Archival issues of The Beaver County Times can be viewed online at Google News.Times owner Calkins Media was acquired by GateHouse Media in 2017.

Tom McCreery

Thomas Livingston "Tom" McCreery (October 19, 1874 – July 3, 1941) was an outfielder and pitcher in Major League Baseball. He played for the Louisville Colonels (1895–1897), New York Giants (1897–1898), Pittsburgh Pirates (1898–1900), Brooklyn Superbas (1901–1903) and Boston Beaneaters (1903). McCreery was a switch hitter and threw right-handed.

McCreery was born in Beaver, Pennsylvania, and debuted with the Louisville Colonels in 1895, primarily as a starting pitcher, and posted a 3–1 record with a shutout. In 1896 McCreery switched to outfield, and he responded with a .351 batting average, 65 runs batted in, 91 runs, 26 stolen bases, a .546 slugging percentage, and led the National League with 21 triples.

In 1897, McCreery posted career-highs in runs (91), stolen bases (28), RBI (67), games played (138), and hit .289. On July 12, he hit three inside-the-park home runs, becoming the only player in major league history to hit three inside-homers in a single game. He also played in part of seven seasons with the New York Giants, Pittsburgh Pirates and Brooklyn Superbas, hitting .323 for Pittsburgh in 1899. He played his final major league game with the Boston Beaneaters in 1903.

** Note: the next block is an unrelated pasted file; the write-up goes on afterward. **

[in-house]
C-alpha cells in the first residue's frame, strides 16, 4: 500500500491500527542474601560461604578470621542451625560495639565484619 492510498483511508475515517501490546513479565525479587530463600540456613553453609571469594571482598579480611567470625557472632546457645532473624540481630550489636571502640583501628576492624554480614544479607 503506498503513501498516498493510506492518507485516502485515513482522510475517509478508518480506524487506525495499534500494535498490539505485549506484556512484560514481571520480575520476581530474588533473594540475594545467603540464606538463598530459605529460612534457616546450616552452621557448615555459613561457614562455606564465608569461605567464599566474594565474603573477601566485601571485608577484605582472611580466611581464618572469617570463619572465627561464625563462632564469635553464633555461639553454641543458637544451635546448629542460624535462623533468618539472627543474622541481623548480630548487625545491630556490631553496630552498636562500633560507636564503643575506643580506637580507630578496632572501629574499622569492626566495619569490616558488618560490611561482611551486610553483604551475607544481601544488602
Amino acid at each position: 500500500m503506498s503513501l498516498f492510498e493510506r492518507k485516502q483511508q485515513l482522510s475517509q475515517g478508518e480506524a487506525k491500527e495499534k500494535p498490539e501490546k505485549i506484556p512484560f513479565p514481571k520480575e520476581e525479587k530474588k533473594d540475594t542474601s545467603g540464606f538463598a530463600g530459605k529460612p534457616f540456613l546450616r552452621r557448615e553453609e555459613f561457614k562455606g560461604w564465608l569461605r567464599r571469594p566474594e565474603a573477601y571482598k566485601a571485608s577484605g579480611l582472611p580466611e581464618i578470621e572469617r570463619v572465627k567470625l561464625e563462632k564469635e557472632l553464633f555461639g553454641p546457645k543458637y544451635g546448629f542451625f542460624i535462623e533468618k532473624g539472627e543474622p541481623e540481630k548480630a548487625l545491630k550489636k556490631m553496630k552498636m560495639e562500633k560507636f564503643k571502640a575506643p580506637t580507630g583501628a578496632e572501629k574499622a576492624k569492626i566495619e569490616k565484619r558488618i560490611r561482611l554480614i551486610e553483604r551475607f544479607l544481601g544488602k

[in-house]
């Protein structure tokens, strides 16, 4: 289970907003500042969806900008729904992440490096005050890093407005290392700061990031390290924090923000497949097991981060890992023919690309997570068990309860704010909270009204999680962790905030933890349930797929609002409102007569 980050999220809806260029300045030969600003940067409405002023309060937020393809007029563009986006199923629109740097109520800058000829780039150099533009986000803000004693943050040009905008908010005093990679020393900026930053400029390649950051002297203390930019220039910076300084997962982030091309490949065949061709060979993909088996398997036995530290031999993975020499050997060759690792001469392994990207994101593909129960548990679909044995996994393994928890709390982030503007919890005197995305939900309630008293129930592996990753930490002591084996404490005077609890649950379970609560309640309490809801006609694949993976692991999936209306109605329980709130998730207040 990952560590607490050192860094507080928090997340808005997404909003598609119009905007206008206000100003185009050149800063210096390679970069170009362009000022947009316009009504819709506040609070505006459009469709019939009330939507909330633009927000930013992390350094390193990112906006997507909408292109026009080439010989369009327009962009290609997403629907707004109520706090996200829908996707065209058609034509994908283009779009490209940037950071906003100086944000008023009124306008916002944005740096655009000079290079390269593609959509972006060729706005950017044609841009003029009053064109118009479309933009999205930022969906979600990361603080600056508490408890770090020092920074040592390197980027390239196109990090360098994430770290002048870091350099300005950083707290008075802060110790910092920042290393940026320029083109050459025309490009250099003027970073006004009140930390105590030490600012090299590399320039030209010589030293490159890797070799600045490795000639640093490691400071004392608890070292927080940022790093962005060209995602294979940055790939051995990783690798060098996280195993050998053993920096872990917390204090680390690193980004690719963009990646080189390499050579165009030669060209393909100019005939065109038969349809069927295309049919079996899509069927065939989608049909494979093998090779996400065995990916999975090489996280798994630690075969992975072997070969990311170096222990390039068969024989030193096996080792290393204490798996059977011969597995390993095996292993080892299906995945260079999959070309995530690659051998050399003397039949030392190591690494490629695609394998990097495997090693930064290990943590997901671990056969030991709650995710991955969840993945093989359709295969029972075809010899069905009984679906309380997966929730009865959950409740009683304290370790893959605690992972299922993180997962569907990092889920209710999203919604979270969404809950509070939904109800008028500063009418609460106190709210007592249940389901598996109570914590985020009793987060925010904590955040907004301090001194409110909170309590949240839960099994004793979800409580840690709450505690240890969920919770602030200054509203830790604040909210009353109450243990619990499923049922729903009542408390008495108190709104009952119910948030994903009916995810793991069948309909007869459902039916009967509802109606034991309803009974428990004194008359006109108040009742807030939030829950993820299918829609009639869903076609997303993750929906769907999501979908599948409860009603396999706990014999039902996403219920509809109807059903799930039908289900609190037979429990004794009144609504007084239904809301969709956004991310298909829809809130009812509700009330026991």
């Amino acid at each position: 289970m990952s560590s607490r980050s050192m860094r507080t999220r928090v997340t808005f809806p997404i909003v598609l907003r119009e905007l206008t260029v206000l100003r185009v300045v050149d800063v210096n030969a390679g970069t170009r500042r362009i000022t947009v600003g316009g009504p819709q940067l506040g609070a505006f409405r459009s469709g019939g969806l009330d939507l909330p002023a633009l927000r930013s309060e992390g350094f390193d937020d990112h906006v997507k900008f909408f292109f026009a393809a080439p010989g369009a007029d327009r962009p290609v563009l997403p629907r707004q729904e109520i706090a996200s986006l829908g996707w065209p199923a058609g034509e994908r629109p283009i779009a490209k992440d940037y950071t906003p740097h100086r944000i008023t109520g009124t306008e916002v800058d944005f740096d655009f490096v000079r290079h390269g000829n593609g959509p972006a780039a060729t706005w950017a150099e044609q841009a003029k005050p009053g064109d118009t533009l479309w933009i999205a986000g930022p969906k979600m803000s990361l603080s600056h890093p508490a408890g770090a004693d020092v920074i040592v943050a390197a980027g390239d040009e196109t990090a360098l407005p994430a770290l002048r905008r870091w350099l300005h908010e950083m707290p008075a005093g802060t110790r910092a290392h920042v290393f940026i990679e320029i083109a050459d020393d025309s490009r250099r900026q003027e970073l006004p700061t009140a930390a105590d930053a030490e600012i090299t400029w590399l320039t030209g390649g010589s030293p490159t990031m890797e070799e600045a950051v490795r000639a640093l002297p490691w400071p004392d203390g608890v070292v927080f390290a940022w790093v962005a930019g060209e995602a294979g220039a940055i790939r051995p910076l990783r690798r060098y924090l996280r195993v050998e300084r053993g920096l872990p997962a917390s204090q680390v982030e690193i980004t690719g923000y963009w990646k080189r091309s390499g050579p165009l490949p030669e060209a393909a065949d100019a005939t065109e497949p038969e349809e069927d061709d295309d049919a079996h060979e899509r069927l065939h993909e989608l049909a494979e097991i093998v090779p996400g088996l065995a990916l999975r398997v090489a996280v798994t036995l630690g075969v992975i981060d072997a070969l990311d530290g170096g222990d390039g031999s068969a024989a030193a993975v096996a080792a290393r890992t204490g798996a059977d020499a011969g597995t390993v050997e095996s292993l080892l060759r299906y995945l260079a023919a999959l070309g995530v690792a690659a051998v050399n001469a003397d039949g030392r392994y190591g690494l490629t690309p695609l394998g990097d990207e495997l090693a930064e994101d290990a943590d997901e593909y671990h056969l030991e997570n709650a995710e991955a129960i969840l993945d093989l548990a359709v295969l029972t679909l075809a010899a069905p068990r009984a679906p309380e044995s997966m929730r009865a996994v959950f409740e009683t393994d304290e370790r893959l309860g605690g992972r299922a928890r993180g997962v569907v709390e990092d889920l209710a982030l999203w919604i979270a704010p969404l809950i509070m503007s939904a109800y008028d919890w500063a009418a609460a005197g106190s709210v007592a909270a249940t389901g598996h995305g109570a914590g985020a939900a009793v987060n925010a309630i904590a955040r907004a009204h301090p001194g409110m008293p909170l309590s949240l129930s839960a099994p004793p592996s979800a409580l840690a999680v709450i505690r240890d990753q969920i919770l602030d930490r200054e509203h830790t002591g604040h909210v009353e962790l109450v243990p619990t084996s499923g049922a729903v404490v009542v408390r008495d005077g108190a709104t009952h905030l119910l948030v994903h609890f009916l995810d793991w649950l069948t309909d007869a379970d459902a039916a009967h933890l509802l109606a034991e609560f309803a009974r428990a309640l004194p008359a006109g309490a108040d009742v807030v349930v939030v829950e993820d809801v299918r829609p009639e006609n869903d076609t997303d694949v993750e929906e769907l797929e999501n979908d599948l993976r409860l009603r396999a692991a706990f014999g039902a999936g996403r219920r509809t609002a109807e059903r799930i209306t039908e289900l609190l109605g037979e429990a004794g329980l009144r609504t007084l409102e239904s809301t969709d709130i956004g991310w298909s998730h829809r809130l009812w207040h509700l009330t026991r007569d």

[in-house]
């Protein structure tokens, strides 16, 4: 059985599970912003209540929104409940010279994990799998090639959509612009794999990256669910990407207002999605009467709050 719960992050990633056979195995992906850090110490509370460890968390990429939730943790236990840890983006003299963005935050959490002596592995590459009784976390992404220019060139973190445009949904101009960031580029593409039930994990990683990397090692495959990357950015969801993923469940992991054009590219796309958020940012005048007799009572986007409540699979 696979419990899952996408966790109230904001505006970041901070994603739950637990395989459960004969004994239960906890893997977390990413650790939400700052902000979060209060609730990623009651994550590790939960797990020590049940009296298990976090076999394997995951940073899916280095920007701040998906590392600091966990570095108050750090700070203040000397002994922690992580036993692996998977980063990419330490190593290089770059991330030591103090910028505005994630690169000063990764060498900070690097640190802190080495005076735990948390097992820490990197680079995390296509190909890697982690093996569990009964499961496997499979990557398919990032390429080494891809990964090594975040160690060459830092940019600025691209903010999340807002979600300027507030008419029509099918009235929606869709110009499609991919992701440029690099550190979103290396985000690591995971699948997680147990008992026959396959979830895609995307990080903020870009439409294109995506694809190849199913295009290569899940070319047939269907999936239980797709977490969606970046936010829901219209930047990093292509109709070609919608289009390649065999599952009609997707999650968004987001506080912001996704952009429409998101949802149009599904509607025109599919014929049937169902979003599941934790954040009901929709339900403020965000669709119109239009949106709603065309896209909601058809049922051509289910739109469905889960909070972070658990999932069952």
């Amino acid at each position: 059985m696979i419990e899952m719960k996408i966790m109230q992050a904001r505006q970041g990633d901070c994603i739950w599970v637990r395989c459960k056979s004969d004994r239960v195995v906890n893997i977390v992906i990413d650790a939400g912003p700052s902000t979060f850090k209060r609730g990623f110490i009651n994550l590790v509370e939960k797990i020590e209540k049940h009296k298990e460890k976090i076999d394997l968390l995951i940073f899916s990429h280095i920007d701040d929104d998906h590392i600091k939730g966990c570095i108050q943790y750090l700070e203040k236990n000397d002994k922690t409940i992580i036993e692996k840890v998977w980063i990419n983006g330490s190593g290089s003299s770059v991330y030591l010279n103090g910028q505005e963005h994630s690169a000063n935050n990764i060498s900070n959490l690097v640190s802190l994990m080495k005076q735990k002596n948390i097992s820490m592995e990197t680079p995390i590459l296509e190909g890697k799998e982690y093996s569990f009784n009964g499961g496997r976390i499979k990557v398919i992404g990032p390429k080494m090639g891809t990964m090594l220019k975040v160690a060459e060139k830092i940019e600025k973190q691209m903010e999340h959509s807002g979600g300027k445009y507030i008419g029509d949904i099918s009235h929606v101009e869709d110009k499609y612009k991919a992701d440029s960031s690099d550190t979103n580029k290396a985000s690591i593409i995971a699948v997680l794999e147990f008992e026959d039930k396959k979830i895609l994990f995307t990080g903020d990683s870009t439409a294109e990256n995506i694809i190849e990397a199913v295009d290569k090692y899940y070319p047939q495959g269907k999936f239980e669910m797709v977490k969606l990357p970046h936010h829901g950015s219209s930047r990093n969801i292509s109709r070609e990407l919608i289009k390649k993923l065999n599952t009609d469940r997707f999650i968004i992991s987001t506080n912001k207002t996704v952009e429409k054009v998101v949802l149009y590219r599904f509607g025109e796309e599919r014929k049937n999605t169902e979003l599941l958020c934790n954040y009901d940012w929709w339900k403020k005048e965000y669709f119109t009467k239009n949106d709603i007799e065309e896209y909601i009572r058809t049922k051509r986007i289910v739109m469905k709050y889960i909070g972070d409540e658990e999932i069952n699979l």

In a nine-season career, McCreery was a .290 hitter with 26 home runs and 386 RBI in 799 games.

An alumnus of Georgetown University, McCreery served as the head coach of the University of Pittsburgh's baseball team in 1912. McCreery died in Beaver, Pennsylvania, at the age of 66.

William Marks (Pennsylvania)

William Marks (October 13, 1778 – April 10, 1858) was an American lawyer and politician from Beaver, Pennsylvania. He served in both houses in the state legislature and was the Speaker for the House from 1813 to 1819. He later represented Pennsylvania in the United States Senate.